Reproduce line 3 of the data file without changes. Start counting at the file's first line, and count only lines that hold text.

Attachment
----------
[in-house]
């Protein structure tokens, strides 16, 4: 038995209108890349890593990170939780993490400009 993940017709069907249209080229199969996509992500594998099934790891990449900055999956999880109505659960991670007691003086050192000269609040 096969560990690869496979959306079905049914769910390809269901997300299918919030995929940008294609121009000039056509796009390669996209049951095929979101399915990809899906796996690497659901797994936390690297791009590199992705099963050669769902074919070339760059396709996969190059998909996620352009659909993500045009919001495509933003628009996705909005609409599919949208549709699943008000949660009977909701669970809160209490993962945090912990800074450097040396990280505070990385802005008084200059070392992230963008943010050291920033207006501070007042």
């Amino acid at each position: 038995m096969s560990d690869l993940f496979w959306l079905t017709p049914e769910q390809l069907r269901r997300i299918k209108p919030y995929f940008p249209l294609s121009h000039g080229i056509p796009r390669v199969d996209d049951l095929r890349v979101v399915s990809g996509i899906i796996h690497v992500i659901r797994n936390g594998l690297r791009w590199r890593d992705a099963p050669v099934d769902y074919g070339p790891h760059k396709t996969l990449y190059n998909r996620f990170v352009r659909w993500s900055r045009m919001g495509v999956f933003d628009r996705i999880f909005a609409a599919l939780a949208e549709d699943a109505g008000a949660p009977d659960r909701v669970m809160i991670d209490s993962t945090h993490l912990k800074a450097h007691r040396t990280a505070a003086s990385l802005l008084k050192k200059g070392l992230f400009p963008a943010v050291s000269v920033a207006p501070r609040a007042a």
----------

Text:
């Amino acid at each position: 038995m096969s560990d690869l993940f496979w959306l079905t017709p049914e769910q390809l069907r269901r997300i299918k209108p919030y995929f940008p249209l294609s121009h000039g080229i056509p796009r390669v199969d996209d049951l095929r890349v979101v399915s990809g996509i899906i796996h690497v992500i659901r797994n936390g594998l690297r791009w590199r890593d992705a099963p050669v099934d769902y074919g070339p790891h760059k396709t996969l990449y190059n998909r996620f990170v352009r659909w993500s900055r045009m919001g495509v999956f933003d628009r996705i999880f909005a609409a599919l939780a949208e549709d699943a109505g008000a949660p009977d659960r909701v669970m809160i991670d209490s993962t945090h993490l912990k800074a450097h007691r040396t990280a505070a003086s990385l802005l008084k050192k200059g070392l992230f400009p963008a943010v050291s000269v920033a207006p501070r609040a007042a």